Definition and Overview

Bronchitis is a disease that is characterized by inflammation of the bronchial mucosa or the lining of the respiratory passages. The inflammation causes irritation of the membrane, resulting in the narrowing of the airway and production of thickened mucus and secretions. Patients thus experience frequent coughing spells and difficulty of breathing.

There are two kinds of bronchitis, based on the length of time the symptoms occur: acute bronchitis, which lasts for up to three weeks; and chronic bronchitis, which lasts for a minimum of three months in a year, occurring for two consecutive years. Chronic bronchitis is a type of chronic obstructive pulmonary disease or COPD.

Acute bronchitis is common in children, while chronic bronchitis is common in the older age group, specifically in patients who are more than 65 years old. Previously, bronchitis was noted to be more common in men than in women. However, in recent years, there has been an increasing trend in the number of women diagnosed with the disease.

An estimated 10 million people are diagnosed with chronic bronchitis. It is one of the top causes of mortality in the United States.

Causes of Condition

Acute bronchitis is typically caused by an infection with a virus or bacteria. Viruses, such as the influenza virus, cause the majority of cases of acute bronchitis. It usually develops during a bout of upper respiratory tract infection. Most of the cases of acute bronchitis occur during wintertime or fall.

On the other hand, chronic bronchitis is usually caused by smoking or exposure to second-hand smoke. Cigarettes are usually the ones to blame, but other forms of tobacco may also cause this condition. Cigarette smoking leads to the significant decrease in the amount of air exhaled by the patient, which plays an important role in the patient’s pulmonary function. Babies who are exposed to smoking mothers have also been shown to have decreased pulmonary function, which contributes to the development of this condition.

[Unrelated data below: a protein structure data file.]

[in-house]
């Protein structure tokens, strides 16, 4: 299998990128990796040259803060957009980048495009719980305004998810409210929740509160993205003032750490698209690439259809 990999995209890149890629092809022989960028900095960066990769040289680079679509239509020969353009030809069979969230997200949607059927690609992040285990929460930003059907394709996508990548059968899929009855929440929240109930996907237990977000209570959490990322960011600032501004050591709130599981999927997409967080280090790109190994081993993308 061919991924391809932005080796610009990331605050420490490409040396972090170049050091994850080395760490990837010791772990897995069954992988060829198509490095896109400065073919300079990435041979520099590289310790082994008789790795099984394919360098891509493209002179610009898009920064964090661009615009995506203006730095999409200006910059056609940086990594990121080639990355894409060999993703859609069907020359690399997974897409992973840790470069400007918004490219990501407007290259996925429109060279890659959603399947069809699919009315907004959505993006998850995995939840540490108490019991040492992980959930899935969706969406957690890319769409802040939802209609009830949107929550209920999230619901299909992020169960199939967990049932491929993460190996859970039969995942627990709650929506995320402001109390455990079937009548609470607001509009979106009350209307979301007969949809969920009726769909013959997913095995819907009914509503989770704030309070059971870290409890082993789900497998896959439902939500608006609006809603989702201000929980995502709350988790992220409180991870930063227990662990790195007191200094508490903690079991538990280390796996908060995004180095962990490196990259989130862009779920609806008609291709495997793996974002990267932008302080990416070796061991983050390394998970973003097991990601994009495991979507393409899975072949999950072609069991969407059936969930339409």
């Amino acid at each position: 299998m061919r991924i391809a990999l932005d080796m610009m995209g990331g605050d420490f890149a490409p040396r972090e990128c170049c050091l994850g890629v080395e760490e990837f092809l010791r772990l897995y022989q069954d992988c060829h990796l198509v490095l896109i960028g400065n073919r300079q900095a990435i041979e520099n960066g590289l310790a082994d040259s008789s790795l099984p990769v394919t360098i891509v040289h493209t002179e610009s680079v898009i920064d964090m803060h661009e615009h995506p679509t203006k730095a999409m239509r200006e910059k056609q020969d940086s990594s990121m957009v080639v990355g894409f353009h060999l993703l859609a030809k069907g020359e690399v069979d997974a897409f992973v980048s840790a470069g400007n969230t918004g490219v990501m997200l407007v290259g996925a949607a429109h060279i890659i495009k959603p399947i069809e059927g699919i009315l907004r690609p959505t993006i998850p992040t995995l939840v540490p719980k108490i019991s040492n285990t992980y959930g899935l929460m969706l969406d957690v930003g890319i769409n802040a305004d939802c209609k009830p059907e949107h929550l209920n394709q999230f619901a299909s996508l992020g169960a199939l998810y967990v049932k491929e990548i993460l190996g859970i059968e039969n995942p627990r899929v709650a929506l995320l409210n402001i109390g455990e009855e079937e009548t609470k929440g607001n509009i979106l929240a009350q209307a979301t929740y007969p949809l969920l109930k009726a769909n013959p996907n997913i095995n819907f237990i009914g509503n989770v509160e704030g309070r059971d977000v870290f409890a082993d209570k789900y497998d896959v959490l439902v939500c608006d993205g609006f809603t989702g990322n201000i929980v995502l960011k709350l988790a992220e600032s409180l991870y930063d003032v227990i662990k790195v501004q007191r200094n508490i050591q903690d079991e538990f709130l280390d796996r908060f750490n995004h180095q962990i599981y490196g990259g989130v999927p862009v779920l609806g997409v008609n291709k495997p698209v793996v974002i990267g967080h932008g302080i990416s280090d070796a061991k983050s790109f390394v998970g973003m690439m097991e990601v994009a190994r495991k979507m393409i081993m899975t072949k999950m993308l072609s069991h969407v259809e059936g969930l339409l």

People who are exposed to air pollution may also be at risk of developing chronic bronchitis. Studies have shown higher rates of chronic bronchitis in urban areas compared to rural communities, which has been attributed to more air pollution in cities. Long-term exposure to dust, fumes and other industrial chemicals may also result in this condition. This is usually seen in patients who work at coal and mining sites as well as in metal molding, textile, and livestock industries.

Key Symptoms

The most common symptom of bronchitis, whether acute or chronic, is cough that is associated with mucus production. The phlegm may be clear, yellow, or green, and rarely, may be blood-streaked. Patients also have breathing difficulties and occasionally, with chest discomfort.

Since acute bronchitis is usually associated with an infection, patients may present with fever and chills. Sometimes, even when the respiratory infection has already been treated, the cough may persist for a few weeks afterwards. The symptoms eventually resolve on their own.